A small, upper-middle income country with a population of  about 350 000 and a GDP per capita (PPP) of US$8 029 in 2014, Belize has undergone a significant economic transformation over the last two decades, mainly due to the growing tourism industry and to the commercial oil discovery in 2005. Tourism and Agriculture are the main sources of income and employment.

In the context of adverse shocks that affected Belize and other countries in the region, poverty and shared prosperity in Belize is likely to have worsened. The latest available Country Poverty Assessment showed that during the 2002-2009 period, the overall poverty rate increased from 34% to 42%, while extreme poverty increased from 11% to 16%. These ratios might have worsened more recently, especially because income per capita has stagnated since the early 2000s. Poverty rates across the country is very diverse, with the highest economic inequality being observed among indigenous Mayan communities.

Belize’s growth path appears to be characterized by volatility. It’s small-size economy, its high dependence on exports and imports, and its exposure to natural disasters make the country vulnerable to terms of trade shocks and create output volatility that can affect long-term growth. The economy decelerated to 1.7% in 2015, down from 4.1 in 2014, driven by the weather-related poor agriculture output. Over the medium-term, growth is expected to gain some momentum and real GDP growth should hover around 2.5% a year, as tourism and non-oil exports are expected to pick-up.

Last Updated: Mar 30, 2016

The World Bank Group Belize Country Partnership Strategy (CPS) supports the country's efforts to adopt a sustainable natural resource-based economic model, while enhancing Belize's resilience to climate change and natural hazards.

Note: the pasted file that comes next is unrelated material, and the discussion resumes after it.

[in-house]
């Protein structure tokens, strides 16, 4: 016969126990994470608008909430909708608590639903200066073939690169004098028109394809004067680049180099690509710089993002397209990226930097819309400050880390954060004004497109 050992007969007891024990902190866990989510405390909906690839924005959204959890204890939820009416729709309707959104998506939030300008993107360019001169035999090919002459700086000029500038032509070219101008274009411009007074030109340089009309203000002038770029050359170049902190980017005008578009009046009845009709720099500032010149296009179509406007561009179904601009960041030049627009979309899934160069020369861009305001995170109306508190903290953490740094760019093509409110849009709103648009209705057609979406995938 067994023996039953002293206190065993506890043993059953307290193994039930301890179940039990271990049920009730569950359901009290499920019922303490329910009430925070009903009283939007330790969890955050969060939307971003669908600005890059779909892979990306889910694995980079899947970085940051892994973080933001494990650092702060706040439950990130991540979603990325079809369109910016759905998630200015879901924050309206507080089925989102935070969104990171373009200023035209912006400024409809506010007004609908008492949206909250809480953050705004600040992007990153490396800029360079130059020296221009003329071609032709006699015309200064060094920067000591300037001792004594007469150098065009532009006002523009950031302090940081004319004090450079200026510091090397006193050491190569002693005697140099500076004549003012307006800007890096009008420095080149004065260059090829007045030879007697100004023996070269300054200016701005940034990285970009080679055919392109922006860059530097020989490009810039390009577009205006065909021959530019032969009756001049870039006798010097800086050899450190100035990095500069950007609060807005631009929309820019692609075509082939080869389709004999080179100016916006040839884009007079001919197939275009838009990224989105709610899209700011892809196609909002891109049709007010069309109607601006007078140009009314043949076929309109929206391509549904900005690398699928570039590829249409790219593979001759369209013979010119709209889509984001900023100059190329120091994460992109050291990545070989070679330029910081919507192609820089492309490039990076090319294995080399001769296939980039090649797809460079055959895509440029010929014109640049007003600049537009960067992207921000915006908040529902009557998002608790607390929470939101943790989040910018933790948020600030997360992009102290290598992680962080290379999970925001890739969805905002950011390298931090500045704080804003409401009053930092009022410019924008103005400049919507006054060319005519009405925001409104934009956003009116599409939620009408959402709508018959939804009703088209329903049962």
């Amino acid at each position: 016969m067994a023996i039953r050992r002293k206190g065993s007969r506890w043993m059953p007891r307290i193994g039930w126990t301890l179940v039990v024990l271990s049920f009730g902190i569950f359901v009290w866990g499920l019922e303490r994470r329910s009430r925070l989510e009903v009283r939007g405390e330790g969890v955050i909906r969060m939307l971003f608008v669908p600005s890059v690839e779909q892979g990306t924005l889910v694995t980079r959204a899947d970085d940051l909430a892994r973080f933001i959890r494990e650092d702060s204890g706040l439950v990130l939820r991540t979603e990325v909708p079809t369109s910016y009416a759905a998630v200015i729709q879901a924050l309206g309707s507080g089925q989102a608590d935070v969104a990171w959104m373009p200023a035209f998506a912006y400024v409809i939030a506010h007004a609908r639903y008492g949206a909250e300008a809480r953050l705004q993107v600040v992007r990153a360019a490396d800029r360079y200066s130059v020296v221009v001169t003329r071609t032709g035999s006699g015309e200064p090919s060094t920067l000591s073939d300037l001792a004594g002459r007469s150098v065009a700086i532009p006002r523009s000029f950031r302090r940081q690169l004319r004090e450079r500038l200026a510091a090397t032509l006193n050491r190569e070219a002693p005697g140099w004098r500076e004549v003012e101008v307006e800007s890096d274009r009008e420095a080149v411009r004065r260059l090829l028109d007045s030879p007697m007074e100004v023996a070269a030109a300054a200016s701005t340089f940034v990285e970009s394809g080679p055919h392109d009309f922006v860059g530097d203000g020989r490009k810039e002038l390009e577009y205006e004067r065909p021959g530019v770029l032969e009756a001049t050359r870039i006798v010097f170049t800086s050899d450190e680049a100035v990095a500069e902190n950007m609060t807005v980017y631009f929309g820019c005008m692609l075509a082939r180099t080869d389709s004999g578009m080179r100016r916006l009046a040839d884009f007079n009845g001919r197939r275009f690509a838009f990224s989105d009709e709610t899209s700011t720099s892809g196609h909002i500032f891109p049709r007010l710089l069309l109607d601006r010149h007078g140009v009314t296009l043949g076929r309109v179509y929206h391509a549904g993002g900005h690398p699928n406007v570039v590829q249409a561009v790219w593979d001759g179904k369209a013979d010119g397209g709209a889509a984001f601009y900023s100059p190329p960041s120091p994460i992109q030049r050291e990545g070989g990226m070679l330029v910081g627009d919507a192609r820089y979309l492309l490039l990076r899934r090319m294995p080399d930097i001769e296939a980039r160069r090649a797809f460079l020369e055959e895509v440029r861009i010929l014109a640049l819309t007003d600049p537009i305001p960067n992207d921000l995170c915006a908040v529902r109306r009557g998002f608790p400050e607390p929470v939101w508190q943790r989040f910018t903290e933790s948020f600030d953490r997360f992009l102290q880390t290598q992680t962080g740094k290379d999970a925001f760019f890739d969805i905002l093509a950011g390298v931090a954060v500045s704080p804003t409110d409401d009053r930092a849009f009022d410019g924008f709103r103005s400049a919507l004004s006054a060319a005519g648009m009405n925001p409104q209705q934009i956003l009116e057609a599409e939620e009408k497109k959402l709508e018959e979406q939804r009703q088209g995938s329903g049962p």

The current CPS includes three results areas:

  1. Policies and strategies for mainstreaming natural resources and climate resilience;
  2. Institutional strengthening for natural resource management and climate change and;
  3. Investments to strengthen climate resilience.

The Bank's program is complemented by support from the International Finance Corporation (IFC), the private sector arm of the World Bank Group, through its financing and advisory services, focused on the following areas: financial market development, access to finance, infrastructure, agribusiness and tourism, green construction and other climate resilient activities.

A series of consultations for developing a new country partnership framework will start in April 2016.

Last Updated: Mar 30, 2016

The Climate Resilience Improvement Project ($30 million), is an innovative project for climate resilience. The project is leveraging about a US$750k grant from the Global Facility for Disaster Risk Reduction to improve road resilience and climate risk management for more than 170,000 Belizeans.

Belizeans is also strengthening the climate resilience of its Barrier Reef and adopt sustainable alternative livelihoods as a result of a US$5.53 million Adaptation Fund project.

While the Bank’s lending envelope is very limited, the Bank has managed to leverage additional funding from: i) the Japan Social Development Funds in Belize to promote Sustainable Natural Resource-Based Livelihoods; and improve Children’s Health and Nutrition in Poor Mayan Communities in Toledo, and ii) the Global Environment Facility to manage and protect key biodiversity areas.

Last Updated: Mar 30, 2016


Belize: Commitments by Fiscal Year (in millions of dollars)*

*Amounts include IBRD and IDA commitments